Some of the challenges of HL7 2.x messages include:
The ability to add non-standard custom segments or additional data anywhere in the message (whether they are completely custom “Z Segments” or other segments that aren’t typically part of the message, such as IN1 segments in an ADT message to include additional insurance information).
A myriad of…
We heavily use the BizTalk Deployment Framework to aid in the deployment of simple to complex BizTalk solutions. One of the greatest benefits is the ability to run custom deployment tasks and scripts. In previous blogs we have shown how to run a custom post deployment scripts in BTDF, today, we will show how custom scripts can be used to conditionally import a binding file during BTDF deployment.
Recently while working on a Biztalk project there was a number of suspended instances that were appearing in the Biztalk Admin Console, after some investigation in to the cause of these suspended instances it was determined that the orchestrations were failing because of uncaught exceptions being thrown from within the orchestration’s exception handlers.
The cause of these uncaught exceptions was eventually tracked down to the following line of code inside of a message construction shape.
To give a little bit of context to the code snippet above, the xmlExceptionMsg object is an orchestration variable of type System.Xml.XmlDocument which is being used to construct a BizTalk message and the LoadXml method is meant to take a string of text which is valid Xml from which that message will be built.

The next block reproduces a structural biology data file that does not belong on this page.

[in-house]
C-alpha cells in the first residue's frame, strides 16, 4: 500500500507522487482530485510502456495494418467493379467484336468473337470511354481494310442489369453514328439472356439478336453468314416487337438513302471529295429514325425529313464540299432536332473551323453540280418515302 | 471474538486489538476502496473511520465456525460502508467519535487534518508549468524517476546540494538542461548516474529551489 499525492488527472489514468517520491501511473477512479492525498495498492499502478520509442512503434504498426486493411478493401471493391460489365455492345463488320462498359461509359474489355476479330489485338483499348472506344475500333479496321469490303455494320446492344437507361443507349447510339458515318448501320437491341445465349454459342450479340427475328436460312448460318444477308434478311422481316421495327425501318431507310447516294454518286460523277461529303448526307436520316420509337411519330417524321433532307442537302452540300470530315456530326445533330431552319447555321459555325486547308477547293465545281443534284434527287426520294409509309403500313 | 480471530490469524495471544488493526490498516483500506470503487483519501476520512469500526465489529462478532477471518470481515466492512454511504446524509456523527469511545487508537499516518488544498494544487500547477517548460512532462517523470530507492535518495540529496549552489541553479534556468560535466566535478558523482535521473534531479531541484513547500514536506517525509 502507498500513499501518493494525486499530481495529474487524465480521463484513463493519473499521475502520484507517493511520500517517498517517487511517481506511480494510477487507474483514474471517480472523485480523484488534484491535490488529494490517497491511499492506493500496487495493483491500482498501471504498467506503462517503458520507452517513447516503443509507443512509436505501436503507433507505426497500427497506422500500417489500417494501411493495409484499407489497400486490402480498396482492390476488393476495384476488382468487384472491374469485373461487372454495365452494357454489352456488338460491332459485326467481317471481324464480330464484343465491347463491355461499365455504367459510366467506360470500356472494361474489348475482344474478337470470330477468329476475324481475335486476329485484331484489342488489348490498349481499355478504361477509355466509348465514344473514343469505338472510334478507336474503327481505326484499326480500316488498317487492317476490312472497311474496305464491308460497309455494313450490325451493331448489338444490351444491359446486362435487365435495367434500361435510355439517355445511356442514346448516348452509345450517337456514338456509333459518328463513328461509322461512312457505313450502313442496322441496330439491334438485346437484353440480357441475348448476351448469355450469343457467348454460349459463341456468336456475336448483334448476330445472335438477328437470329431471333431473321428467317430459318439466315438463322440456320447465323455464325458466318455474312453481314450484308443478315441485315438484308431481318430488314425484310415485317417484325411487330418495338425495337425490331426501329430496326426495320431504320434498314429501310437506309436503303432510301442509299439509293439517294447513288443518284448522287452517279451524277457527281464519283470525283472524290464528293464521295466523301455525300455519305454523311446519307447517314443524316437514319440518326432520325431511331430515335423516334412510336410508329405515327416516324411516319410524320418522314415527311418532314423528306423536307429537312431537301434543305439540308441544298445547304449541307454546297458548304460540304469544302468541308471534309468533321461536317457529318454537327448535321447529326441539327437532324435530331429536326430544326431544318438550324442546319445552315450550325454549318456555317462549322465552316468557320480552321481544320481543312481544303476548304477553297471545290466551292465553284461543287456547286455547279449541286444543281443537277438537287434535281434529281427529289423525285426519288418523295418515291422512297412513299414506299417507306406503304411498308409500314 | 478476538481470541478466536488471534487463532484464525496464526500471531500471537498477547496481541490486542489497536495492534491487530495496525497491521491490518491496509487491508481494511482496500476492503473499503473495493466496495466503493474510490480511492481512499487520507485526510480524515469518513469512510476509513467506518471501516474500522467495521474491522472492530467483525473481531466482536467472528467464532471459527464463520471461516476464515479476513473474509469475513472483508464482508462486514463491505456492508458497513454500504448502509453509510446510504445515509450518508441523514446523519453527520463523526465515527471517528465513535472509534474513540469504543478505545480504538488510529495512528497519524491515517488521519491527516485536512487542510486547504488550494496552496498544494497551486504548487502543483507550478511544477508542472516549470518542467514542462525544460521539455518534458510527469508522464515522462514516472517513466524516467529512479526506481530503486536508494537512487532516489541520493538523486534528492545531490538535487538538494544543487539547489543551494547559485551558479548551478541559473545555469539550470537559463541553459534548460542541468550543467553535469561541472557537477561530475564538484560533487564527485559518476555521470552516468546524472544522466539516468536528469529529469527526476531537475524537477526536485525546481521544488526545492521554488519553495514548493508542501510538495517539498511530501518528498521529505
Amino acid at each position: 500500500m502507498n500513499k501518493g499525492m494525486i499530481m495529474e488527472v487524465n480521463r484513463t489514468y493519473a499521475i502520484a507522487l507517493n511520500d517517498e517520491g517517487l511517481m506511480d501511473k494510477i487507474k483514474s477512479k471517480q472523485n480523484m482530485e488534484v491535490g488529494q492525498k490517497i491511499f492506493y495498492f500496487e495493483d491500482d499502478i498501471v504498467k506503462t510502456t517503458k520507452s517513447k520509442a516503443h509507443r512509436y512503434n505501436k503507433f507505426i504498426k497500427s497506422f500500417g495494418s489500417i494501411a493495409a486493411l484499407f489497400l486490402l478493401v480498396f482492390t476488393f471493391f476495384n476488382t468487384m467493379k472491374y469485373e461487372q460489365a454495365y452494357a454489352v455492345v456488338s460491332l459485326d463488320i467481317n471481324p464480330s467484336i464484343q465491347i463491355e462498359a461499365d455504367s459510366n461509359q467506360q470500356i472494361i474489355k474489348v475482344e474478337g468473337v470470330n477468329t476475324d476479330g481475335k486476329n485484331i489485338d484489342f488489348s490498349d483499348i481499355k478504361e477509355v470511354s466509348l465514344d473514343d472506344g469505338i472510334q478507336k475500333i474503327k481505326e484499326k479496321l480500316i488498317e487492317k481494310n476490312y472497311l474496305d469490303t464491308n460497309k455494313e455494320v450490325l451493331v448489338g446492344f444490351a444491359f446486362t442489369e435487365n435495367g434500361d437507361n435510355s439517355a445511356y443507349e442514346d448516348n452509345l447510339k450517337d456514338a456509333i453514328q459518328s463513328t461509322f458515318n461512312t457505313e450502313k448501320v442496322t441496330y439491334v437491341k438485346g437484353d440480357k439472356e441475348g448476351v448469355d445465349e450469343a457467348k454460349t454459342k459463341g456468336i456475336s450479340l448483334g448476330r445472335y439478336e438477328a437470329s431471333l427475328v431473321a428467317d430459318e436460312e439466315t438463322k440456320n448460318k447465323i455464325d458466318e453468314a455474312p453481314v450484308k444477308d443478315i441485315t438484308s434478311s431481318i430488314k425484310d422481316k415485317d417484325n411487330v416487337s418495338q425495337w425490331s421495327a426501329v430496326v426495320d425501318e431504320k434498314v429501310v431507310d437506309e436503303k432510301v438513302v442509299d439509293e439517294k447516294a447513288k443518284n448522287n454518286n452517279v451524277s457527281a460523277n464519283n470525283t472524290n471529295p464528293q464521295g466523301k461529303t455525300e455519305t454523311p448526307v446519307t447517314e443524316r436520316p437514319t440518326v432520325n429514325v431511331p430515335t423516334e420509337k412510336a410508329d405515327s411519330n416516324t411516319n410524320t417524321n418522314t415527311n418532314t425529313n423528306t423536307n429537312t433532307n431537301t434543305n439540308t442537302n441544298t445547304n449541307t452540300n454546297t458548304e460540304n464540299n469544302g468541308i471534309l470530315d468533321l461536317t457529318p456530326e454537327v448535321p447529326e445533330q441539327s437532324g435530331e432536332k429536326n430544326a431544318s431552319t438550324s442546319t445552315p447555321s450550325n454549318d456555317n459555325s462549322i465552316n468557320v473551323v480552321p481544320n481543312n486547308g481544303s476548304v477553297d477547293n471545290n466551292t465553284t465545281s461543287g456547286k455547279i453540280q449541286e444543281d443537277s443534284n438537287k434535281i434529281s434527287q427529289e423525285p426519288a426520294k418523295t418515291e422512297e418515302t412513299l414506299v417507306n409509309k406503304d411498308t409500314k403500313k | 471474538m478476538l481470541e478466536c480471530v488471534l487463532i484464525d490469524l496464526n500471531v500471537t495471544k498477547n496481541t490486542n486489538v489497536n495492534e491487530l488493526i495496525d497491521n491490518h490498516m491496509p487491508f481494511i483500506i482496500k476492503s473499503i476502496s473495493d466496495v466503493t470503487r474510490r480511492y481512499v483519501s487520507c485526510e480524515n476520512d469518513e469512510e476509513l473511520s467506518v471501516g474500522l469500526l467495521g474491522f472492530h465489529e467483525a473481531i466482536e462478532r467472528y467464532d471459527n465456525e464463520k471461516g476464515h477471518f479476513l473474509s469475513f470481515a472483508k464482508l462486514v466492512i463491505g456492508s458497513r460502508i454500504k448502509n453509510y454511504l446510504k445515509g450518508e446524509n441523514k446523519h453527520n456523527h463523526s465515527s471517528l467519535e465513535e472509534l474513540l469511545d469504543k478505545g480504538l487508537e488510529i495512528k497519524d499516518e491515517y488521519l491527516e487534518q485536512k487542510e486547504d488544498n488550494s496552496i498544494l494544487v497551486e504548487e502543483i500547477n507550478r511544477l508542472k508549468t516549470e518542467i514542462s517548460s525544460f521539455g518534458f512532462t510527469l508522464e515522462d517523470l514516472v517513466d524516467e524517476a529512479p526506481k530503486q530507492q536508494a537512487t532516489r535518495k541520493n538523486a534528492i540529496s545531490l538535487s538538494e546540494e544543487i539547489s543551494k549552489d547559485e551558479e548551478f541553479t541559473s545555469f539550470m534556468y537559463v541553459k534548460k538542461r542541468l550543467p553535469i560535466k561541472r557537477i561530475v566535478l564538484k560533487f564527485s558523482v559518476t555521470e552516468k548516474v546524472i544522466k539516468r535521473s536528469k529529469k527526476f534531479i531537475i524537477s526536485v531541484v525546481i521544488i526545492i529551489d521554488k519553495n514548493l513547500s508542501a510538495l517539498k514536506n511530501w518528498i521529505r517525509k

However, it was this method call that was raising the exception that subsequently caused…
I have often run into the same errors in my time developing BizTalk HL7 applications to interface with various HL7 EHR systems. These errors stem from using out of the box BizTalk maps to transform HL7 messages using the Microsoft BizTalk Accelerator for HL7. Here are two of the errors that I have come across that others might have too…
On one of our Dell Boomi projects we had a simple task which was to create an XML profile by importing an XSD file that was generated using BizTalk‘s schema generator. While this task seemed trivial at the time, when importing the file that was provided the following error was generated: “Error Occurred: Error on line 1: Content is not allowed in prolog.”
Tom Babiec wrote a great blog a few months back on inserting multiple parent child tables in a single stored procedure. We use this technique a lot in our data integration work, and it’s proven to be very robust in many contexts. The SQL procedure outlined in that blog is useful not just for BizTalk, but generally speaking for ADO.NET and other applications trying to load multiple rows into SQL Server for multiple parent child tables. However, when dealing with larger datasets (and as the table grows), we’ve noticed some degradation in performance. In some cases, we were seeing variances of 30 seconds to 10+ minutes for loading the same exact data set on the same database. We tried a few different options, including forcing a recompile of the stored procedure between each load
, but this did not solve…